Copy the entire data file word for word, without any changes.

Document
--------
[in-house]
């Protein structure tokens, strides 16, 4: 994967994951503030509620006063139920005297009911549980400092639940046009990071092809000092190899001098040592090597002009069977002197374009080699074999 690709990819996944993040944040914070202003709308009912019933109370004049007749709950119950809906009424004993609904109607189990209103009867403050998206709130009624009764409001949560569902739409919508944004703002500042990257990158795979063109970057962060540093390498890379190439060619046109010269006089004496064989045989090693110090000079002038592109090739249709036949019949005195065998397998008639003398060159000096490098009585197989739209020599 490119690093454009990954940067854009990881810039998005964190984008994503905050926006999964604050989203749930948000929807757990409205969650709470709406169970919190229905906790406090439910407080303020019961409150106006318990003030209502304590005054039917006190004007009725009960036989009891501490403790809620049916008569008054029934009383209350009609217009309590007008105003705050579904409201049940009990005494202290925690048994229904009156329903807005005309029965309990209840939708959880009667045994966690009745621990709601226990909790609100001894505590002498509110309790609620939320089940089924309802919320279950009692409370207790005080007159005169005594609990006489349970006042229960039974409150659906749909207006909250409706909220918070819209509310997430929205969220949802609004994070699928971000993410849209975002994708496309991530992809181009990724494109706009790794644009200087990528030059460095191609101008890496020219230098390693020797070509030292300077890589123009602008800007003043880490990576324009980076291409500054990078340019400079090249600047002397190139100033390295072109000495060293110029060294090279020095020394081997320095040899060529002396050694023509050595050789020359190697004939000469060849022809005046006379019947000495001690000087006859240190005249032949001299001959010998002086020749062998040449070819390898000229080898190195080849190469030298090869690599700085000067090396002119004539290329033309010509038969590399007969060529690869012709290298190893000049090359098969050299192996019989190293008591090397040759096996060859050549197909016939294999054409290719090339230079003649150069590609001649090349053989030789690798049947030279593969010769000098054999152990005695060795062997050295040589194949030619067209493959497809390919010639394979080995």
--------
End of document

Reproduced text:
[in-house]
């Protein structure tokens, strides 16, 4: 994967994951503030509620006063139920005297009911549980400092639940046009990071092809000092190899001098040592090597002009069977002197374009080699074999 690709990819996944993040944040914070202003709308009912019933109370004049007749709950119950809906009424004993609904109607189990209103009867403050998206709130009624009764409001949560569902739409919508944004703002500042990257990158795979063109970057962060540093390498890379190439060619046109010269006089004496064989045989090693110090000079002038592109090739249709036949019949005195065998397998008639003398060159000096490098009585197989739209020599 490119690093454009990954940067854009990881810039998005964190984008994503905050926006999964604050989203749930948000929807757990409205969650709470709406169970919190229905906790406090439910407080303020019961409150106006318990003030209502304590005054039917006190004007009725009960036989009891501490403790809620049916008569008054029934009383209350009609217009309590007008105003705050579904409201049940009990005494202290925690048994229904009156329903807005005309029965309990209840939708959880009667045994966690009745621990709601226990909790609100001894505590002498509110309790609620939320089940089924309802919320279950009692409370207790005080007159005169005594609990006489349970006042229960039974409150659906749909207006909250409706909220918070819209509310997430929205969220949802609004994070699928971000993410849209975002994708496309991530992809181009990724494109706009790794644009200087990528030059460095191609101008890496020219230098390693020797070509030292300077890589123009602008800007003043880490990576324009980076291409500054990078340019400079090249600047002397190139100033390295072109000495060293110029060294090279020095020394081997320095040899060529002396050694023509050595050789020359190697004939000469060849022809005046006379019947000495001690000087006859240190005249032949001299001959010998002086020749062998040449070819390898000229080898190195080849190469030298090869690599700085000067090396002119004539290329033309010509038969590399007969060529690869012709290298190893000049090359098969050299192996019989190293008591090397040759096996060859050549197909016939294999054409290719090339230079003649150069590609001649090349053989030789690798049947030279593969010769000098054999152990005695060795062997050295040589194949030619067209493959497809390919010639394979080995």